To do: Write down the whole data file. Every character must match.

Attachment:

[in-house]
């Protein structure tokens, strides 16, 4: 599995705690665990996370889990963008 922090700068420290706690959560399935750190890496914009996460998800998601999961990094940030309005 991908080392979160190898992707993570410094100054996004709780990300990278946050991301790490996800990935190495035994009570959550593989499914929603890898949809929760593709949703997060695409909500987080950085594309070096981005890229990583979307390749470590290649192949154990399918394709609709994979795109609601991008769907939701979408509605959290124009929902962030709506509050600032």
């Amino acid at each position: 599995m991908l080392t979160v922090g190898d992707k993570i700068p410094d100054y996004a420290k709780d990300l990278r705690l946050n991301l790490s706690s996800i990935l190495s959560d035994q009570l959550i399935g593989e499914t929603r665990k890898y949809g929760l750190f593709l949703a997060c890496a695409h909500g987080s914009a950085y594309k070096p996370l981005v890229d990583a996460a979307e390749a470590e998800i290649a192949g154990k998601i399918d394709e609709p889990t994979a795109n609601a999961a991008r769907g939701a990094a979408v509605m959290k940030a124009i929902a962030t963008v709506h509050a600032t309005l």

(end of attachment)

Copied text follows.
[in-house]
């Protein structure tokens, strides 16, 4: 599995705690665990996370889990963008 922090700068420290706690959560399935750190890496914009996460998800998601999961990094940030309005 991908080392979160190898992707993570410094100054996004709780990300990278946050991301790490996800990935190495035994009570959550593989499914929603890898949809929760593709949703997060695409909500987080950085594309070096981005890229990583979307390749470590290649192949154990399918394709609709994979795109609601991008769907939701979408509605959290124009929902962030709506509050600032």
């Amino acid at each position: 599995m991908l080392t979160v922090g190898d992707k993570i700068p410094d100054y996004a420290k709780d990300l990278r705690l946050n991301l790490s706690s996800i990935l190495s959560d035994q009570l959550i399935g593989e499914t929603r665990k890898y949809g929760l750190f593709l949703a997060c890496a695409h909500g987080s914009a950085y594309k070096p996370l981005v890229d990583a996460a979307e390749a470590e998800i290649a192949g154990k998601i399918d394709e609709p889990t994979a795109n609601a999961a991008r769907g939701a990094a979408v509605m959290k940030a124009i929902a962030t963008v709506h509050a600032t309005l």